Monday, May 26, 2008

Eggs? Whats with eggs?



Dear friends,i think there is a need to publish an article about our main component in our diets- Eggs. Well,lets say seldom we heard about omega eggs or whatever mega mega eggs or so on.... somehow we seems to be caution about something that used to keep popping up in the televisions' screen. Yet,are we really being that health concern about health(perhaps this is another one of the psychlogical games that we usually encounter in life- Got influenced without really knowing the details) or eggs isn't really a big issue in life? You decide after this.

Times have changed. Cage-free? Organic? Brown? White? Omega-3s? Help! Here are some tips to help you figure out which eggs you should be eating:

  • Brown or white? In actuality, color is simply an indication of the breed of hen. Find the freshest egg with the most flavor and let color be a secondary concern.
  • Extra Omega-3s? Omega-3 eggs come from a hen whose diet has added flaxseed, which yields an egg containing an average of 225 mg of Omega-3 fatty acids and vitamin E. The countless health benefits for humans make these eggs a tempting purchase. My opinion? Eat a piece of fresh fish -- salmon or sardines or Atlantic mackerel, for example -- and get a pure dose of Omega-3's. Let eggs be eggs.
  • Does your egg need exercise? Cage-free and free-range eggs are from hens raised without the confines of a cage, though they may or may not have spent much time outdoors. Organic eggs are from hens that are raised with the most holistic approach: their feed must meet organic standards, they must be raised humanely and sustainably, and they must be given access to the outdoors. Hey, happier hens do lay tastier eggs.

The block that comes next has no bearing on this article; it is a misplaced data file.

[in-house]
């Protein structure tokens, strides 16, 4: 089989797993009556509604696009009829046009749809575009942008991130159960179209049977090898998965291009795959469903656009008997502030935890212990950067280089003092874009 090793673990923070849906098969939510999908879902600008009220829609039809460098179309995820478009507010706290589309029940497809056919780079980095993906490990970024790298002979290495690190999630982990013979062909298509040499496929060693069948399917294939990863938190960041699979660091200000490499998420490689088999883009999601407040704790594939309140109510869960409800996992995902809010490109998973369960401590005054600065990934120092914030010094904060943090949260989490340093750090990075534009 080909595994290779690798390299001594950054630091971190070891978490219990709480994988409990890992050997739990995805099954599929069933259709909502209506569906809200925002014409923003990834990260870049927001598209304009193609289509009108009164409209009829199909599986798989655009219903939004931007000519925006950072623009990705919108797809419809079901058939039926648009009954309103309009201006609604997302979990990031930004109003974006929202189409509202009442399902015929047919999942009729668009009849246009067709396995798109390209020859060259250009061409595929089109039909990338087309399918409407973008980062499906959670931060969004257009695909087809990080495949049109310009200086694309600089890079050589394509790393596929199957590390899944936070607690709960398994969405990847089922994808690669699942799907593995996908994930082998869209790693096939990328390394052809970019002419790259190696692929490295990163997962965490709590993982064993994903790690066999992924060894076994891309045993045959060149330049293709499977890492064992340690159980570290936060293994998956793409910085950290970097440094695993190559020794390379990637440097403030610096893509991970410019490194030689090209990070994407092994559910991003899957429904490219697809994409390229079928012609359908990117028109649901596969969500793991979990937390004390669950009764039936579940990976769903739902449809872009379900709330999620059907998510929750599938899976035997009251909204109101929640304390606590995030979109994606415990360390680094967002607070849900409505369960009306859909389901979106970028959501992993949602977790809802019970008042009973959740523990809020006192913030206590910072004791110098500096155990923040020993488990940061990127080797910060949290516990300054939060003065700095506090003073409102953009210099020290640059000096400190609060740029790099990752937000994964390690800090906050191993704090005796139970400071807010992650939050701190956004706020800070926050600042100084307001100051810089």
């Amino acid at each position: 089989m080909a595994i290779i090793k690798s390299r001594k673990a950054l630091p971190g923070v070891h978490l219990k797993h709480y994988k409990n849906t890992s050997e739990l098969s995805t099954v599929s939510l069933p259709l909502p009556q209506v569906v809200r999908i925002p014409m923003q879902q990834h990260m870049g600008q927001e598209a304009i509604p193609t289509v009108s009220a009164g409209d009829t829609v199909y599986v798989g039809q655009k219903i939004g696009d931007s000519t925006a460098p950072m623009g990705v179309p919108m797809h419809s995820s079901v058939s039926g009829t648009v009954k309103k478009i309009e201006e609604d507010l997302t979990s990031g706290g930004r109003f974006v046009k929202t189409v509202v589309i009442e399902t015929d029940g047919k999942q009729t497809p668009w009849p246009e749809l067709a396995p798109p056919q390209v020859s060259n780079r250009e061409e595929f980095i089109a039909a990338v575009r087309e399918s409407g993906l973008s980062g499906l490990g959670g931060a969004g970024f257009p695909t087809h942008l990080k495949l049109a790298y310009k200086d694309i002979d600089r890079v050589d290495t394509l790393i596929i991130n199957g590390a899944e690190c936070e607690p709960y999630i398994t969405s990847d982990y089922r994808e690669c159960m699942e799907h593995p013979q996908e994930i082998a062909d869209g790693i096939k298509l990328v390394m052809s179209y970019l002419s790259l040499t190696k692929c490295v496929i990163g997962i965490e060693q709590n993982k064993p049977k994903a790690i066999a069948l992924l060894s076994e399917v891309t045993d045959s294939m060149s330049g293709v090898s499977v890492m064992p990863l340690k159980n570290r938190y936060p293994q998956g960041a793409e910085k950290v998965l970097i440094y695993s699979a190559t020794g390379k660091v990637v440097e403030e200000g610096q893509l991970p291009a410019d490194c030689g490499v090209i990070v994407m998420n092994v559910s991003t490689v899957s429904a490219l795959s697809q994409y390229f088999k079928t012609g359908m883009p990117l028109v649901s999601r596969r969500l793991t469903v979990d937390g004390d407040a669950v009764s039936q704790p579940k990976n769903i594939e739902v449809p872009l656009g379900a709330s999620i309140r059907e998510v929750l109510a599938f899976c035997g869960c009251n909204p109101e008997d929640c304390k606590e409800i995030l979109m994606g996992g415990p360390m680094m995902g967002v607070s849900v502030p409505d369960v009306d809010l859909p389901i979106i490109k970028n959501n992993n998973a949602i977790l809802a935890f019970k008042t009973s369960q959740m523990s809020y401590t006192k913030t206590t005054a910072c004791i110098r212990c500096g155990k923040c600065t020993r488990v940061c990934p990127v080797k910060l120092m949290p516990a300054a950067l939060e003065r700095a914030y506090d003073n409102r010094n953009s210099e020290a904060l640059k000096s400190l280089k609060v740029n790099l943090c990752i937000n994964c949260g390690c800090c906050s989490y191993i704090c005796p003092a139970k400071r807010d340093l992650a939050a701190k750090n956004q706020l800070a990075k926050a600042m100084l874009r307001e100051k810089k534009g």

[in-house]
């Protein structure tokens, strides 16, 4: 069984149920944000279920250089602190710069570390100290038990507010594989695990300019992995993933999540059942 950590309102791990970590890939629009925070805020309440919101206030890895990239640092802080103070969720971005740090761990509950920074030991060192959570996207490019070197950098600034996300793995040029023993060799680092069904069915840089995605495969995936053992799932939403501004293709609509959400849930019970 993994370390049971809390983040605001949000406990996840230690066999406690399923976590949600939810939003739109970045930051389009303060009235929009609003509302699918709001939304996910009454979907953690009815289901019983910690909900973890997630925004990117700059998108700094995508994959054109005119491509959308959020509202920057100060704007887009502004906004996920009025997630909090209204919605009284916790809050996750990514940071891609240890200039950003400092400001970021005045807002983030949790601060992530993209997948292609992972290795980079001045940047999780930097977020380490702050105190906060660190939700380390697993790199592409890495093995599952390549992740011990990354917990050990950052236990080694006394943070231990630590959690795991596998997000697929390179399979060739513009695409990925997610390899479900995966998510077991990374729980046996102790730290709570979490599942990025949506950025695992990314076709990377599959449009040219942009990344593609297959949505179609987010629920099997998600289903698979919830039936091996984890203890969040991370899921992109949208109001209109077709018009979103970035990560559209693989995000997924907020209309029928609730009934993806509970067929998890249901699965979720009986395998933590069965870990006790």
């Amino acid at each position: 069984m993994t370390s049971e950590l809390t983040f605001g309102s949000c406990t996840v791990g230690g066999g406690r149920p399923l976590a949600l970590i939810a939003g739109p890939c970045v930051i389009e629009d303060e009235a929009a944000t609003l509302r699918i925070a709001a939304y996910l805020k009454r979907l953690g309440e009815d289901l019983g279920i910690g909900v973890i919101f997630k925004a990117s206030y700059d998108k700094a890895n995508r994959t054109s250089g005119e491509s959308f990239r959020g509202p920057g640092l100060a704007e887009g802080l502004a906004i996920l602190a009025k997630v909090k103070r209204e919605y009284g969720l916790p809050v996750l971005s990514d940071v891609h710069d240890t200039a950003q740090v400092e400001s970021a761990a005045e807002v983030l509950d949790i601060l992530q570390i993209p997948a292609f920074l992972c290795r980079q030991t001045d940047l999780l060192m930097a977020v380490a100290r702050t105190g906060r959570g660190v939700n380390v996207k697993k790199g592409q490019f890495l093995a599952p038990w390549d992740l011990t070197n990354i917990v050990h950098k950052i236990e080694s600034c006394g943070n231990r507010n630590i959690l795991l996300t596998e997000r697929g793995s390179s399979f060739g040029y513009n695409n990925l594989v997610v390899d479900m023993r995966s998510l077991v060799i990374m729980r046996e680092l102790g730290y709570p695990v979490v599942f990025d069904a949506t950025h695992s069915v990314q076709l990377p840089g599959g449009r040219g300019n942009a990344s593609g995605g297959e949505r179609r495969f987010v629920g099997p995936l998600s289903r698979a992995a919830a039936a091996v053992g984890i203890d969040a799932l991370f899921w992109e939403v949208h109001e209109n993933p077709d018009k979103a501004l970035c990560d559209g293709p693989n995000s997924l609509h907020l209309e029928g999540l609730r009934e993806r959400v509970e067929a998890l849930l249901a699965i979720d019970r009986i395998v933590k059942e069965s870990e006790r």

• Does local make a difference? Nothing is better than local eggs. They may have a feather or two stuck to them or a slightly imperfect shape and they may or may not be certified organic; however, they have one quality I prize: I know exactly where my food came from and how it came to be! In some cases I can even ask the farmer when the eggs were laid and what they were fed. At $2.20 for a dozen large eggs and all the information I could want about my food, I call it a bargain! I refrigerate the eggs the minute I return from the market.
  • Is spending more really worth it? I think so. Some parts of your diet are hard to manage on a budget. Beef, for example, can make a costly difference if you're looking to go organic at home. Eggs are less significant. Try making one evening meal a week where your organic eggs take center stage. Make a huge open-faced vegetable omelet, for example, or try a quick chicken stir-fry and fold in a few eggs during the last two minutes of cooking.
-An article that i encounter in yahoo web page-By Alexandra Guarnaschelli

So beware dear pals,anything that you consumed does have even the slightest effect towards health. Eat wise (not necessary the expensive dishes will guarantee a good health,well,it does guarantee a punch to your wallet) and think before you eat.

ChoyHH

No comments: